We take a look at the new five-part box set publication spanning Björk’s incredible career.
Having developed the first app-as-album for Biophilia in 2011 and with her next music video set to be produced for virtual reality device Oculus Rift, Björk returns to printed paper for a new career retrospective, published recently to accompany the ongoing exhibition at MoMA Björk at The Museum of Modern Art.
Designed by long-time collaborators M/M, Archives is far from a conventional retrospective. For an artist whose personality is so crucial to her art, it’s fitting that the introductory booklet opens out as a graphic timeline knitting Björk’s life to music. Taken alongside Vulnicura, Björk’s most explicitly personal album yet (an impulse which she admits she fought against), Archives strives to reveal something intimate about the artist we we first encounter in the intro as a wide-eyed one month old baby.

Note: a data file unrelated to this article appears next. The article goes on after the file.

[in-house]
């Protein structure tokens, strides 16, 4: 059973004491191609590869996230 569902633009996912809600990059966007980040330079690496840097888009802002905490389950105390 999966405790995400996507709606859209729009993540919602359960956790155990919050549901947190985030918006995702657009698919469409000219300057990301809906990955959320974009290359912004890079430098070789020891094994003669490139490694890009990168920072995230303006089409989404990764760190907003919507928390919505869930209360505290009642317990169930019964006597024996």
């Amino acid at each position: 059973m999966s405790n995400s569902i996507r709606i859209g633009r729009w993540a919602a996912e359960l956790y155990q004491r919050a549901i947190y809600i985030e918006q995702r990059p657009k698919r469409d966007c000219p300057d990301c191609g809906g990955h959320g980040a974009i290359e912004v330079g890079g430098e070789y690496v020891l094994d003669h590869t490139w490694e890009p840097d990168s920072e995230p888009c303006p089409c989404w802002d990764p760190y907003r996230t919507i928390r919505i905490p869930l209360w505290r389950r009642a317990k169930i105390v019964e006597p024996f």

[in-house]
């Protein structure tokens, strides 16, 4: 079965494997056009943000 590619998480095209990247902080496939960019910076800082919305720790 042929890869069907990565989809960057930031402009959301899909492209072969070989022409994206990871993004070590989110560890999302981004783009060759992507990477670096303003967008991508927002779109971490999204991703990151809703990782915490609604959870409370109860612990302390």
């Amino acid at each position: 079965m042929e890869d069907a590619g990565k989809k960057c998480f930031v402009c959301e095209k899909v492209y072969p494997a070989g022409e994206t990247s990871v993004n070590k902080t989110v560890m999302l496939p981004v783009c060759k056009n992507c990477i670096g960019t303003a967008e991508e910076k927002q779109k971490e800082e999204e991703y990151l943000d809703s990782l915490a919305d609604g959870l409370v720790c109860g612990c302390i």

Housed in a hardback slipcase, the publication is split over four printed pamphlets and a paperback, capturing both the intellectual and the impulsive in her music. The pamphlets deal with the former, containing essays by Alex Ross and Nicola Dibden, as well as an extensive introduction by MoMA curator Klaus Biesenbach, and a revealing and inspirational email exchange between Björk and professor Timothy Morton. The paperback explores the latter in an expressive and ‘psychographic journey through the first seven albums of Björk’ by Icelandic poet Sjón, accompanied by a varied collection of live photos and the costumes that have defined Björk as a performer. As if you needed reminding those seven albums are now also being reissued on vinyl.
A companion to Björk’s discography as much as the exhibition, this curated selection of writings and images also looks as good as it reads. We took a few photos to give you a closer look. Click here for more info and to order a copy.
Björk: Archives, with contributions from Klaus Biesenbach, Alex Ross, Nicola Dibben, Timothy Morton and Sjón, published by Thames & Hudson on 2nd March at £40.’
All photos by Arianna Power for The Vinyl Factory.